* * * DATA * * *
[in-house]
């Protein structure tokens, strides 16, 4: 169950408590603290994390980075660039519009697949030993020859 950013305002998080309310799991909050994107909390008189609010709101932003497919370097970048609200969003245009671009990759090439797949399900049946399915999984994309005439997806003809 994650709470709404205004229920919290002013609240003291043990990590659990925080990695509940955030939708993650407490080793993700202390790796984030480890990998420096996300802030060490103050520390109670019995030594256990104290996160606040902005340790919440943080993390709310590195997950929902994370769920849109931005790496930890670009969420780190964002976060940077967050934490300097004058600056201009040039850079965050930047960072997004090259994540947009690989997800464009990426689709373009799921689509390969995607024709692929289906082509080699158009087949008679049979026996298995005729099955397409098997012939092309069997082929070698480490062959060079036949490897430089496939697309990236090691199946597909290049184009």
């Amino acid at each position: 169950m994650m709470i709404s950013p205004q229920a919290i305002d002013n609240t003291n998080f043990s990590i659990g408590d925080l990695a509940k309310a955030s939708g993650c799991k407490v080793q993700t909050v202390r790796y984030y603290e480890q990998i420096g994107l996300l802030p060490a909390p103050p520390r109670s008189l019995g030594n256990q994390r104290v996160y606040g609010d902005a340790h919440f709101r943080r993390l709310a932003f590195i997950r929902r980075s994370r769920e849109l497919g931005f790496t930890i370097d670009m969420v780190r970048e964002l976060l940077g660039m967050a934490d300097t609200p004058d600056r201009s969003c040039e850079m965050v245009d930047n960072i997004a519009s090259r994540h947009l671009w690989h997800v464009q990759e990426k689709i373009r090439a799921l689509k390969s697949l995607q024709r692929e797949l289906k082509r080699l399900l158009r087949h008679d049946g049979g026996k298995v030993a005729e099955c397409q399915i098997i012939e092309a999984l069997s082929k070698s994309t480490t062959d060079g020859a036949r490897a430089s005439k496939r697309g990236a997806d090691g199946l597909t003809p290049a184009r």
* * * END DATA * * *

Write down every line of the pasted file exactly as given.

[in-house]
């Protein structure tokens, strides 16, 4: 169950408590603290994390980075660039519009697949030993020859 950013305002998080309310799991909050994107909390008189609010709101932003497919370097970048609200969003245009671009990759090439797949399900049946399915999984994309005439997806003809 994650709470709404205004229920919290002013609240003291043990990590659990925080990695509940955030939708993650407490080793993700202390790796984030480890990998420096996300802030060490103050520390109670019995030594256990104290996160606040902005340790919440943080993390709310590195997950929902994370769920849109931005790496930890670009969420780190964002976060940077967050934490300097004058600056201009040039850079965050930047960072997004090259994540947009690989997800464009990426689709373009799921689509390969995607024709692929289906082509080699158009087949008679049979026996298995005729099955397409098997012939092309069997082929070698480490062959060079036949490897430089496939697309990236090691199946597909290049184009």
């Amino acid at each position: 169950m994650m709470i709404s950013p205004q229920a919290i305002d002013n609240t003291n998080f043990s990590i659990g408590d925080l990695a509940k309310a955030s939708g993650c799991k407490v080793q993700t909050v202390r790796y984030y603290e480890q990998i420096g994107l996300l802030p060490a909390p103050p520390r109670s008189l019995g030594n256990q994390r104290v996160y606040g609010d902005a340790h919440f709101r943080r993390l709310a932003f590195i997950r929902r980075s994370r769920e849109l497919g931005f790496t930890i370097d670009m969420v780190r970048e964002l976060l940077g660039m967050a934490d300097t609200p004058d600056r201009s969003c040039e850079m965050v245009d930047n960072i997004a519009s090259r994540h947009l671009w690989h997800v464009q990759e990426k689709i373009r090439a799921l689509k390969s697949l995607q024709r692929e797949l289906k082509r080699l399900l158009r087949h008679d049946g049979g026996k298995v030993a005729e099955c397409q399915i098997i012939e092309a999984l069997s082929k070698s994309t480490t062959d060079g020859a036949r490897a430089s005439k496939r697309g990236a997806d090691g199946l597909t003809p290049a184009r």